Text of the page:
As for this house, I think it was firmly established it needed work on a scale that made little financial sense for most homebuyers. But another argument could be made that the uniqueness of the house and some of its intangible values justified a “labor of love” project for someone willing to make the commitment-unfortunately, no one was able or willing to do so. Unless some states decide it it is unacceptable and take action, this on-going decimation of their built heritage will continue. Ohio, which still has a vast repository of historic homes and buildings, decided this legacy was burdensome to maintain and in the aftermath of the 2008 Recession, set up a “Moving Ohio Forward” state funded program with a target of 100,000 house and building demolitions state-wide using mortgage fraud settlement funds obtained from major lenders to pay for the demolition of their neglected properties as well as identified “blighted” properties statewide. At the end of last year, this oblivion themed project was deemed so “successful” that additional funding was found to continue it into another year. Against this backdrop, its not surprising few locals will lament the loss of this rare Second Empire survivor. There appears to be a sharp cultural demarcation between those few who “get it” about the cultural/intangible values of old homes and buildings and the many who could care less. That may also help explain the occasional dumpster find phenomenon where the finder recognizes and discovers its a rare work of art or antique item with great value. To the person who discarded it, the rare item was worthless. The same applies to old houses especially if they are not in pristine condition. Sad that no one (who could have changed the outcome) recognized this 19th century work of art in time to save it.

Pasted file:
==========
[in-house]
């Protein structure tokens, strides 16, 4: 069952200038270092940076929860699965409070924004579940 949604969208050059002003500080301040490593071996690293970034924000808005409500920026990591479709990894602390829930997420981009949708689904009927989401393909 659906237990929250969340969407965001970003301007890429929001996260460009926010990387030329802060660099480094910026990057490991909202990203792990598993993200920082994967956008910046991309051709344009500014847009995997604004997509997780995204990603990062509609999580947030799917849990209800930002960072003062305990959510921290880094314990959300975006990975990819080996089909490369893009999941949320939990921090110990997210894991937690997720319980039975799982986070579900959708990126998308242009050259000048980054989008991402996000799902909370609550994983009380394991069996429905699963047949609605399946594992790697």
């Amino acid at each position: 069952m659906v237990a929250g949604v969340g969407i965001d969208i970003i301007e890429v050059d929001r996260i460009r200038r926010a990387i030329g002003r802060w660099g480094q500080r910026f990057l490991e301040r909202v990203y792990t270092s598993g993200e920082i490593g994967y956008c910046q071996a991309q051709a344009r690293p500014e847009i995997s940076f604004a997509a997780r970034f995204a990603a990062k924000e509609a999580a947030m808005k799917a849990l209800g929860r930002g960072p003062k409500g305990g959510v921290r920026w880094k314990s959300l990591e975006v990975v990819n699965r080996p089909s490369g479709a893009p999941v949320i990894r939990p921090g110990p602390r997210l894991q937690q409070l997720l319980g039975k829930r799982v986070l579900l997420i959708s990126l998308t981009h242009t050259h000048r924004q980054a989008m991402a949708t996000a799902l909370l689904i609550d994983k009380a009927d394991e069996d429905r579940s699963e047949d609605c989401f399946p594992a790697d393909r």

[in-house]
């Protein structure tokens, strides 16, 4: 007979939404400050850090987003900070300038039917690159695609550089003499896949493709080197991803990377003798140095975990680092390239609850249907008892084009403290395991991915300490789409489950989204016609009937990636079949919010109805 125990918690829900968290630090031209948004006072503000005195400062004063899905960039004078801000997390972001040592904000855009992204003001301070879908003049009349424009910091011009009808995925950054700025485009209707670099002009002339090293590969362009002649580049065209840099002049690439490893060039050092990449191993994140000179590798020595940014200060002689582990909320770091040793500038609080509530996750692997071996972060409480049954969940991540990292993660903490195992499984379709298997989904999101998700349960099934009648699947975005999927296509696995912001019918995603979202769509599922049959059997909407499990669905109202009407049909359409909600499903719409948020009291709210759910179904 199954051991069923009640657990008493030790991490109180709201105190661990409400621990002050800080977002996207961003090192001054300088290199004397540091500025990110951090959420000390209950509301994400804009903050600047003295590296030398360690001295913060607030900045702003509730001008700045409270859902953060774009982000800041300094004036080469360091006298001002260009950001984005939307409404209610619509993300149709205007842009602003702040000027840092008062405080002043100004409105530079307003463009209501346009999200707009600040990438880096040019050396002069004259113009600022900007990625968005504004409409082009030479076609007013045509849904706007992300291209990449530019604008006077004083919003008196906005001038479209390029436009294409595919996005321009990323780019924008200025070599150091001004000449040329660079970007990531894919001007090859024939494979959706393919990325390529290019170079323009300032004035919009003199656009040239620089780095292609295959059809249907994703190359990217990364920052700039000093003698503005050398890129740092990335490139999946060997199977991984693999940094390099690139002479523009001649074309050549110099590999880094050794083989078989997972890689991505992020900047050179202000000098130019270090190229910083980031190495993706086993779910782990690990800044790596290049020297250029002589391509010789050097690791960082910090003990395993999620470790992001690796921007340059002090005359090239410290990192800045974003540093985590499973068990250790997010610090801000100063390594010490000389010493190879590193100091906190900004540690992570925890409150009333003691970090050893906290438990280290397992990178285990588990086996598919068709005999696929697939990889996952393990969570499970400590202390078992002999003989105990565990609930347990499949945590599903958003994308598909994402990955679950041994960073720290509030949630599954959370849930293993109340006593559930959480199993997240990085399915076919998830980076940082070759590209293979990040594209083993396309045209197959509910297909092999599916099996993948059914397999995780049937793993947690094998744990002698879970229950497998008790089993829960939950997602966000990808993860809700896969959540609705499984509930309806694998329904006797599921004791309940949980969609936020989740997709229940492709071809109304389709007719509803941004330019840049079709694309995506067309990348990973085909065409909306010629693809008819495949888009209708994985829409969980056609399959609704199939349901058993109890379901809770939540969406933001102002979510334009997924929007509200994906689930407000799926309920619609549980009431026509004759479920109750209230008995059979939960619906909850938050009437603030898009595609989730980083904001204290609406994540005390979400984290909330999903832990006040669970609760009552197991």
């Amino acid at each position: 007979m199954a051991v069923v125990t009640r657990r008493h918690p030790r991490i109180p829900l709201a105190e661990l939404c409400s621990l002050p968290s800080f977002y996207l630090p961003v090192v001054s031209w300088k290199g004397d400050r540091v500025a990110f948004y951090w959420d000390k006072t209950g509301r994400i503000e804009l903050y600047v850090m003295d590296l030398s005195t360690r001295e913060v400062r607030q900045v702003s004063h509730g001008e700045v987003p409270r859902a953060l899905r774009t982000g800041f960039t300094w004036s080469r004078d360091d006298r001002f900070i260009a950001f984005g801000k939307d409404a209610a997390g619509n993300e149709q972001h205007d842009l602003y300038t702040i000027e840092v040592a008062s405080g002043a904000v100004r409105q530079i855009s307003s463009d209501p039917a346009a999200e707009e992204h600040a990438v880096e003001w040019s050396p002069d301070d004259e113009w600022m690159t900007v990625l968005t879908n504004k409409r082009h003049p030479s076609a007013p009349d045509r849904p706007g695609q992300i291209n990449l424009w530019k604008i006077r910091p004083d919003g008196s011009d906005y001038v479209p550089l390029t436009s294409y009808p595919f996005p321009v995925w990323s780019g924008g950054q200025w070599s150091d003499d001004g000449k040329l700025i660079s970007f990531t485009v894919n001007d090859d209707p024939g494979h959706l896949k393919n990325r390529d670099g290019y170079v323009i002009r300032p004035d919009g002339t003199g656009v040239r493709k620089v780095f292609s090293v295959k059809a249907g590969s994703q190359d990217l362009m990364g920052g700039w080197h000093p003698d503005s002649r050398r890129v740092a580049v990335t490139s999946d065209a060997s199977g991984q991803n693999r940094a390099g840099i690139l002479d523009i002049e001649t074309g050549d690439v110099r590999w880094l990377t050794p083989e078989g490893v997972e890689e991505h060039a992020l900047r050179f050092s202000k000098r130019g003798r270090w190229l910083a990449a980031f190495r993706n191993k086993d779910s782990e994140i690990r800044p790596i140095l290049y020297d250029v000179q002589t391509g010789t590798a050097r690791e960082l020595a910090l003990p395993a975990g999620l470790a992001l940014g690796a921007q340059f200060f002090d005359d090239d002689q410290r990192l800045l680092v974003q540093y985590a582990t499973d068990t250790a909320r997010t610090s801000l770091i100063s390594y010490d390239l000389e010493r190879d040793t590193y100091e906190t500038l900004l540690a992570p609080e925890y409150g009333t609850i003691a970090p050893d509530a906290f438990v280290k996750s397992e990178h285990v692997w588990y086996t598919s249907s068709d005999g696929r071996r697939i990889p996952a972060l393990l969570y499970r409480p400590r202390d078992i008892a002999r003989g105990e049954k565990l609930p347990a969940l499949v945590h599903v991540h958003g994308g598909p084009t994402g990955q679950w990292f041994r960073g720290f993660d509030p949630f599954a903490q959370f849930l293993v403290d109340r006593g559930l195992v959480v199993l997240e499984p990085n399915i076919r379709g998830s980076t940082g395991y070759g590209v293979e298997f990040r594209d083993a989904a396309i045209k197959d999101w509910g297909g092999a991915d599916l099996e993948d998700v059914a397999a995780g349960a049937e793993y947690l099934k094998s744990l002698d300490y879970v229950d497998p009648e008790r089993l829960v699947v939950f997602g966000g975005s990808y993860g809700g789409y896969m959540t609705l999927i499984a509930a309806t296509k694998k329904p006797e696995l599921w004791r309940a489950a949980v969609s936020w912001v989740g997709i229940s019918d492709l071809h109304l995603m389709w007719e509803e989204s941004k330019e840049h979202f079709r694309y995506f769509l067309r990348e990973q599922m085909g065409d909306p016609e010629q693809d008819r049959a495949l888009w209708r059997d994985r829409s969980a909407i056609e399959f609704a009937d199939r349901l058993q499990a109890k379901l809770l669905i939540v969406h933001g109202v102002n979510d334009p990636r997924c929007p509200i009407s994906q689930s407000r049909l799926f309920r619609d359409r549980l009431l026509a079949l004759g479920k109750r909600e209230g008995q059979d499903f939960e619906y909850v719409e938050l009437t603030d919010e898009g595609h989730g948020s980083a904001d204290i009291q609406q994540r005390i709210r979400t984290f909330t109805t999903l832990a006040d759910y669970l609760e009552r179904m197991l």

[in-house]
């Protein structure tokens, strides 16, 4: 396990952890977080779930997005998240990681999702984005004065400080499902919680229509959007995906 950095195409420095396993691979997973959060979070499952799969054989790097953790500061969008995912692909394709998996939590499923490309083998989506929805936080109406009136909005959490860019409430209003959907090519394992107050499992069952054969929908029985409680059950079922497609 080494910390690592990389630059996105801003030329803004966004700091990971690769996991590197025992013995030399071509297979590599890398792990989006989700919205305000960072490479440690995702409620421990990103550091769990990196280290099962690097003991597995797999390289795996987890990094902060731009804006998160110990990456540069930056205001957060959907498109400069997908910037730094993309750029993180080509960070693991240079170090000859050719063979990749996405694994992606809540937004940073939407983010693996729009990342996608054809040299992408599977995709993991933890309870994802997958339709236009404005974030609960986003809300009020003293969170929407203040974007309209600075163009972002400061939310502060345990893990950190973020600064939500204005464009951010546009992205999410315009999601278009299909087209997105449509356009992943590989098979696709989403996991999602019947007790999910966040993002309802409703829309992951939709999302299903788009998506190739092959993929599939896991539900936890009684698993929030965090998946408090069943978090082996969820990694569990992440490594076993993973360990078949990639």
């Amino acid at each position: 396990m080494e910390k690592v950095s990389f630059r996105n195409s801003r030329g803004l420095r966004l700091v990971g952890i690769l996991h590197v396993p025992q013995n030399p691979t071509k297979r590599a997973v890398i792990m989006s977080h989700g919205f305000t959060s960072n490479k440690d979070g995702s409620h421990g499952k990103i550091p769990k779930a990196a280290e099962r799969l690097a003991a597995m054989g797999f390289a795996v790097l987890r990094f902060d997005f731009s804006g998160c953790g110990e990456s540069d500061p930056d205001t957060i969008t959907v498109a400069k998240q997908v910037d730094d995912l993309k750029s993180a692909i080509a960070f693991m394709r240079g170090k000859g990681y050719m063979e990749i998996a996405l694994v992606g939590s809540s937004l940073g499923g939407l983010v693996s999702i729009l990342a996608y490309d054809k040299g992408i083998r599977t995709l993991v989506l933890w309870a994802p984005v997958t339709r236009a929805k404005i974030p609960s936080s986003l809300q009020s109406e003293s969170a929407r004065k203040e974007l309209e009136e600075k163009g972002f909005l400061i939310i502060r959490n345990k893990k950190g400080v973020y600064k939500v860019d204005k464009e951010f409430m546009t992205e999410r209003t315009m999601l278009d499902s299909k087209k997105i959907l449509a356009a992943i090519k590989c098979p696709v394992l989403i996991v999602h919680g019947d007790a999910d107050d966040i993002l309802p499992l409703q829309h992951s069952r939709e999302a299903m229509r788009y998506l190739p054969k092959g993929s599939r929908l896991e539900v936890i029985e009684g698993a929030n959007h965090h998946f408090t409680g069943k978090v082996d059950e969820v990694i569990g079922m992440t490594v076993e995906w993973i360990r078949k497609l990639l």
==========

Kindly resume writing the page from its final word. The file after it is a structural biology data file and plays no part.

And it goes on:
• RossRoss says: 2466 comments
        OHD Supporter

        1894 QueenAnneFreeClassic
        Emporia, KS

        Hi John!

        I concur with all that you said save: “I think it was firmly established it needed work on a scale that made little financial sense for most homebuyers.”

        I am unaware that any such conclusion was established.

        Above, Paul wrote about some people he knew which toured the house and developed estimates of around $200K to restore it.

        Sure, I could see that.

        But, as I wrote above, this estimate was based on the Most Expensive approach.

        For example, the estimates for redoing the roof in slate or repro slate would have been as much as $70K. Sure, I could see that. But what about redoing the roof in asphalt shingles for WAY less?

        Redoing or replacing the back addition was estimated to be up to $50K. Sure, I could see that. But what about lopping off the addition, as I likely would have done?

        Just these two ALTERNATIVES would have shaved around $100K off the $200K restoration estimate. And suddenly the undoable would have become doable.

        So, no, I am unaware of any solid estimates regarding this lost home. I am only aware of ONE approach as to what was needed.

        And there is always more than one approach. And always more than one estimate!

        • John Shiflet says: 5477 comments